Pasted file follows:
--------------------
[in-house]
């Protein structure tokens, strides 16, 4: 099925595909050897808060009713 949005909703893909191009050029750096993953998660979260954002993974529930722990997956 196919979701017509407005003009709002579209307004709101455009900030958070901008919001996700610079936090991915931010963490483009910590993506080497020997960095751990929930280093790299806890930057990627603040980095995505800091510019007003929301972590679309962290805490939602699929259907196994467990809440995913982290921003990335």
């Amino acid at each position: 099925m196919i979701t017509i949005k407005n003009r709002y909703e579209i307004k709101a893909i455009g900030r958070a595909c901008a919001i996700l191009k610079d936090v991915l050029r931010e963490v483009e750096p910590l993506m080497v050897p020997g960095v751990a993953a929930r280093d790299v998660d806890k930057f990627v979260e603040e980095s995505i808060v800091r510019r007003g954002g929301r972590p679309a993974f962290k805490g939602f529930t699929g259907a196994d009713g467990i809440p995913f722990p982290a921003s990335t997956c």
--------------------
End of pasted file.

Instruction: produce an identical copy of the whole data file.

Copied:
[in-house]
């Protein structure tokens, strides 16, 4: 099925595909050897808060009713 949005909703893909191009050029750096993953998660979260954002993974529930722990997956 196919979701017509407005003009709002579209307004709101455009900030958070901008919001996700610079936090991915931010963490483009910590993506080497020997960095751990929930280093790299806890930057990627603040980095995505800091510019007003929301972590679309962290805490939602699929259907196994467990809440995913982290921003990335």
């Amino acid at each position: 099925m196919i979701t017509i949005k407005n003009r709002y909703e579209i307004k709101a893909i455009g900030r958070a595909c901008a919001i996700l191009k610079d936090v991915l050029r931010e963490v483009e750096p910590l993506m080497v050897p020997g960095v751990a993953a929930r280093d790299v998660d806890k930057f990627v979260e603040e980095s995505i808060v800091r510019r007003g954002g929301r972590p679309a993974f962290k805490g939602f529930t699929g259907a196994d009713g467990i809440p995913f722990p982290a921003s990335t997956c």